Posts Tagged ‘peach tree’

Fascinating Facts: Peaches

April 11th, 2019 | News | 0 Comments

Fascinating Facts: Peaches

Botanical name:  Prunus persica

Origins: Although its botanical name, which literally translates as ‘Persian plum’, suggests the peach originated from Persia (modern-day Iran), genetic research indicates that it actually comes from China.

First cultivated: Peaches have been cultivated in China since the Neolithic period.

Types: Peaches are classified as either clingstone or freestone, depending on whether the flesh adheres to the stone or not. There are early and late varieties, fruit with white, yellow or red flesh, and dwarf varieties which can be grown in containers. Nectarines are also part of the Prunus persica family.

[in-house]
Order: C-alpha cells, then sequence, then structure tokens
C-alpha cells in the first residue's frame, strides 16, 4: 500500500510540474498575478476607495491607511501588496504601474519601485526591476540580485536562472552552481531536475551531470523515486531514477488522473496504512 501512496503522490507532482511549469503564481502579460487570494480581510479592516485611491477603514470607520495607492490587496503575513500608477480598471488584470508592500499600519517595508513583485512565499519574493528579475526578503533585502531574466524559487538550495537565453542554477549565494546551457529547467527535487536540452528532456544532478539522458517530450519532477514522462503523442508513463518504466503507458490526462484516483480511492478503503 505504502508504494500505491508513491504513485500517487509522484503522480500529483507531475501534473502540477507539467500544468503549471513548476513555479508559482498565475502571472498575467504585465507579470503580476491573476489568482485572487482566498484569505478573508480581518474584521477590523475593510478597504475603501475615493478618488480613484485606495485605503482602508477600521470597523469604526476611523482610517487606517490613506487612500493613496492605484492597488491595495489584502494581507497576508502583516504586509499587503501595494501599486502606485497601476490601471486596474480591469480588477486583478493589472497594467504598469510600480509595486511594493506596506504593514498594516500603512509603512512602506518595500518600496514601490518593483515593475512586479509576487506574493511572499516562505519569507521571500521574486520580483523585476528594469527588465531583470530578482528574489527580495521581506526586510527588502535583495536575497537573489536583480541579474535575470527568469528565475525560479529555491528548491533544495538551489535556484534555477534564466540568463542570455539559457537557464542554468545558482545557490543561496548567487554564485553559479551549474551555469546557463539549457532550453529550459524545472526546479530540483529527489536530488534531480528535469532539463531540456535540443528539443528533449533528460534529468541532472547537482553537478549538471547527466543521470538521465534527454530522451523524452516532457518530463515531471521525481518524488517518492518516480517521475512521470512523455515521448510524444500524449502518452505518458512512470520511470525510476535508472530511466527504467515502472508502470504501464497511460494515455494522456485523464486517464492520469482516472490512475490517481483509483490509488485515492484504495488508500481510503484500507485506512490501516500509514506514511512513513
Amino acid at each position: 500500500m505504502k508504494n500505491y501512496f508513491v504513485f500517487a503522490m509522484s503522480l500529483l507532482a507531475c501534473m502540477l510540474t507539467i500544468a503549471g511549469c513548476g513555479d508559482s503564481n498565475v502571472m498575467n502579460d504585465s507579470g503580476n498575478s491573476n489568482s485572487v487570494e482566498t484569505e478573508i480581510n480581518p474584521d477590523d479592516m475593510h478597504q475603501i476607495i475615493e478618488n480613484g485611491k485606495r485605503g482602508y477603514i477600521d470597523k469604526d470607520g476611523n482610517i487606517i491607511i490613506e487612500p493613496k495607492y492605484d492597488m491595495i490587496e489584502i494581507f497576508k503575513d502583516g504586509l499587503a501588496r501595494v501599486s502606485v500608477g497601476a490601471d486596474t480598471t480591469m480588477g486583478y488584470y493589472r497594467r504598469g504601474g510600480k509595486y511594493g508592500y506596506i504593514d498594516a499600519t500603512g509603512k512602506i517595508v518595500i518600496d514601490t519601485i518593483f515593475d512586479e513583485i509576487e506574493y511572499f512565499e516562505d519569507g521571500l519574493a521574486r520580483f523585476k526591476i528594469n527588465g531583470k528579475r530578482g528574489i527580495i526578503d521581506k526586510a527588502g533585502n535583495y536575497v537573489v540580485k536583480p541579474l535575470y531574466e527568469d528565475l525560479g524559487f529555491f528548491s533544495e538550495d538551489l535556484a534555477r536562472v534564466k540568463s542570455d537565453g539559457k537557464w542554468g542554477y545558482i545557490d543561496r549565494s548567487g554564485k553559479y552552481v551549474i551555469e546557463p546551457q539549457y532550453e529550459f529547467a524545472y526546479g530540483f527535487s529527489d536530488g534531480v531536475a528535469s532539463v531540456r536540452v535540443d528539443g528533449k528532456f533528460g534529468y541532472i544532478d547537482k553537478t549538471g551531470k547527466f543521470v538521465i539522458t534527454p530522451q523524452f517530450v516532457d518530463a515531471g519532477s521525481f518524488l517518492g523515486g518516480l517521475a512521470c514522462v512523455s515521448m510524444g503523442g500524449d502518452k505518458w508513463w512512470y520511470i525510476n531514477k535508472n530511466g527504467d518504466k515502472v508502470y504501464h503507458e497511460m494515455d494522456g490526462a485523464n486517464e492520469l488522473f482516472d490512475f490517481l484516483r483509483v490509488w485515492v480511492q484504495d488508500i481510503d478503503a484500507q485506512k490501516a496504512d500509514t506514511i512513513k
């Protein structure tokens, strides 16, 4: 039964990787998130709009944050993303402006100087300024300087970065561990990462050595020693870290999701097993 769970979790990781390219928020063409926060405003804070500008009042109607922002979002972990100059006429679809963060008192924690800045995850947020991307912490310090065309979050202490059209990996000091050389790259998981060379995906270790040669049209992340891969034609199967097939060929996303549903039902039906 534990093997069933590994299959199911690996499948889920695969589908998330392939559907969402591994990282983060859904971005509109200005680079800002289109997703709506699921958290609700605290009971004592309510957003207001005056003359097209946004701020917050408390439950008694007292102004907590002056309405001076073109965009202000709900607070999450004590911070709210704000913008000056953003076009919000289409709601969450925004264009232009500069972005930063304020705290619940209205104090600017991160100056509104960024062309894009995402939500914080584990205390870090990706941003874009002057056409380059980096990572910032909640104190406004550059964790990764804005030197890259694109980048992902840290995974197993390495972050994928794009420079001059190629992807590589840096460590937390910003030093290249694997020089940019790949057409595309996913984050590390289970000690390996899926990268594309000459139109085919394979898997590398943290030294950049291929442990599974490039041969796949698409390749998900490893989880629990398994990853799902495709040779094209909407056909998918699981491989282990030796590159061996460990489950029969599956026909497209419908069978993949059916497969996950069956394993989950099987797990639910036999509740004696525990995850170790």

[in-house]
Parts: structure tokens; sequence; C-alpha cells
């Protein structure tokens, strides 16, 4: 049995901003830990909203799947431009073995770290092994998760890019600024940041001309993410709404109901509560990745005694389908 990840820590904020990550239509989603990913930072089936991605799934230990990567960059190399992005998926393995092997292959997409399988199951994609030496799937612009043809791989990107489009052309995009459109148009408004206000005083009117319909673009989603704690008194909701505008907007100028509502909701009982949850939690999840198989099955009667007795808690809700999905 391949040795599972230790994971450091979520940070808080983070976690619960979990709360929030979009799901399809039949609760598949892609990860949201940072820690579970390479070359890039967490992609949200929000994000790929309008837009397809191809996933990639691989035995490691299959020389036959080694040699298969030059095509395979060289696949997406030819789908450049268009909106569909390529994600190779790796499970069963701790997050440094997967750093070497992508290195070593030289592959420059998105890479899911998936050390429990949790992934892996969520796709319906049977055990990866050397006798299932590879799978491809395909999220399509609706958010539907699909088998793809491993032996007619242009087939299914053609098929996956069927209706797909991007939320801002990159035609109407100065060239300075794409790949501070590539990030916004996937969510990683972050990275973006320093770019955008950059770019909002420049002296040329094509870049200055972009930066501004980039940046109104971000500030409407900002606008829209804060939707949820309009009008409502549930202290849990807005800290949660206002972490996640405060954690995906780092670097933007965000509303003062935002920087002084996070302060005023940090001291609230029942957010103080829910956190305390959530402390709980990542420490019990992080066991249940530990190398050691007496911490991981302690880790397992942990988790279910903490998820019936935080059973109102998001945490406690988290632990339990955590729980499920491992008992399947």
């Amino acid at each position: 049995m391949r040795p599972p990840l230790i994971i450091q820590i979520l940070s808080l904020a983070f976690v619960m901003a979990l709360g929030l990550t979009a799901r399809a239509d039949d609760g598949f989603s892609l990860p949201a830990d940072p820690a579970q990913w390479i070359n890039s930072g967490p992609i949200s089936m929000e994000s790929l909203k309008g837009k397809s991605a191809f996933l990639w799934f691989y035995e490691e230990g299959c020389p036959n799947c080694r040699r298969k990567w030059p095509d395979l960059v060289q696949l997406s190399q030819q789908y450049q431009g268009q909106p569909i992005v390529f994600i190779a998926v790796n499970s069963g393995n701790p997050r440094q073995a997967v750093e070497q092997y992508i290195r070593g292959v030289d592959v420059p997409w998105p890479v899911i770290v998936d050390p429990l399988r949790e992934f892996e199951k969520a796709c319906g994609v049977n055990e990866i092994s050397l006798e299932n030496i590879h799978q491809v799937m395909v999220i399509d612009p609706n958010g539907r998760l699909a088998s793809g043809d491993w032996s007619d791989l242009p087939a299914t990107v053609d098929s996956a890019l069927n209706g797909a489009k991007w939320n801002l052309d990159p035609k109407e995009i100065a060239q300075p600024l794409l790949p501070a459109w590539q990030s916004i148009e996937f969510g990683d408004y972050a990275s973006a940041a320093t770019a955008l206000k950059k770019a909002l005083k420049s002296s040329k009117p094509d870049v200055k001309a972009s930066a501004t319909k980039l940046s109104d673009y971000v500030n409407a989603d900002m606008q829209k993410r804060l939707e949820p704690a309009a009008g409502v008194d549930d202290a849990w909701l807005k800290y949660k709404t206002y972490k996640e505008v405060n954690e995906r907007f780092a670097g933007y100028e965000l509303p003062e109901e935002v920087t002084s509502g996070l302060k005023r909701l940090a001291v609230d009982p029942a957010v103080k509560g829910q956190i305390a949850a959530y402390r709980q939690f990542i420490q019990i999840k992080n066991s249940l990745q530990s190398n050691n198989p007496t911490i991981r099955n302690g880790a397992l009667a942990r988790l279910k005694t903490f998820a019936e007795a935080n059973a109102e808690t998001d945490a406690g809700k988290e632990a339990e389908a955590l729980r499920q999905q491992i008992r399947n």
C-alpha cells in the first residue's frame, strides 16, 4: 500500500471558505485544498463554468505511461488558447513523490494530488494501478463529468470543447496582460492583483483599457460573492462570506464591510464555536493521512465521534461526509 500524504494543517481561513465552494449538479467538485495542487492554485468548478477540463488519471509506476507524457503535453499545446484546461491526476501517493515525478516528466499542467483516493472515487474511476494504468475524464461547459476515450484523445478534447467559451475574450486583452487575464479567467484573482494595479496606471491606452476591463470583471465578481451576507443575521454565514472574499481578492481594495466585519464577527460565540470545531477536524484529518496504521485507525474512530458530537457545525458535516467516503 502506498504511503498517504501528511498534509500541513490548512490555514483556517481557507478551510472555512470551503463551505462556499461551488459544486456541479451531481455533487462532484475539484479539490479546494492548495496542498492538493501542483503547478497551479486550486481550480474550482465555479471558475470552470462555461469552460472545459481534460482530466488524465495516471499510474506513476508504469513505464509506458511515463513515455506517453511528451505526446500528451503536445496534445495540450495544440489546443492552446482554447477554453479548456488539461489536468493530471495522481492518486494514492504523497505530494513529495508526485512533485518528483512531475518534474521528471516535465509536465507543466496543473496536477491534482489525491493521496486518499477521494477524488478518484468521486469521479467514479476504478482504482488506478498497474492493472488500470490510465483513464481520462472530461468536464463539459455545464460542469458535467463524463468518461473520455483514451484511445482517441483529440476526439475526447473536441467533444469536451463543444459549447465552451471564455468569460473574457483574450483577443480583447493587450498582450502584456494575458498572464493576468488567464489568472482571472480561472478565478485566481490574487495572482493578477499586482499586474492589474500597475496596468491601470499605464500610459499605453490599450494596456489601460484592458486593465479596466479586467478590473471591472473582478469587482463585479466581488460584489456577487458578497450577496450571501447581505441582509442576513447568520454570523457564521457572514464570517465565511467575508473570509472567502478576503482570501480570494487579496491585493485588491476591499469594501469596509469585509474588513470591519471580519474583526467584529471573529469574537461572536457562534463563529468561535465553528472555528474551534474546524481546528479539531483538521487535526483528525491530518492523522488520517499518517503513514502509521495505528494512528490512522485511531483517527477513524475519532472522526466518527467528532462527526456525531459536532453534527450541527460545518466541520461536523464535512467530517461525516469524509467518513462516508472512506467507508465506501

Did you know?

Peaches have been cultivated in China for thousands of years, with evidence suggesting that domestication of the fruit occurred as early as 6000 BC in Zhejiang Province. From China, the fruit travelled west via the Silk Route to Persia where it was widely cultivated, earning it the botanical name Prunus persica. Alexander the Great is credited with introducing the fruit to Europe after he conquered Persia, although peaches weren’t widely known in England until the 17th century, and even then they were regarded as a rare treat.

Peaches have always had a special significance in their native China, where they are symbolic of unity and immortality. According to Chinese mythology, they confer longevity on all who eat them. Chinese brides traditionally carry peach blossoms in their bouquetsThe symbol of the peach frequently appears in Chinese legend, art and literature, and Chinese brides traditionally carry peach blossoms in their bouquets.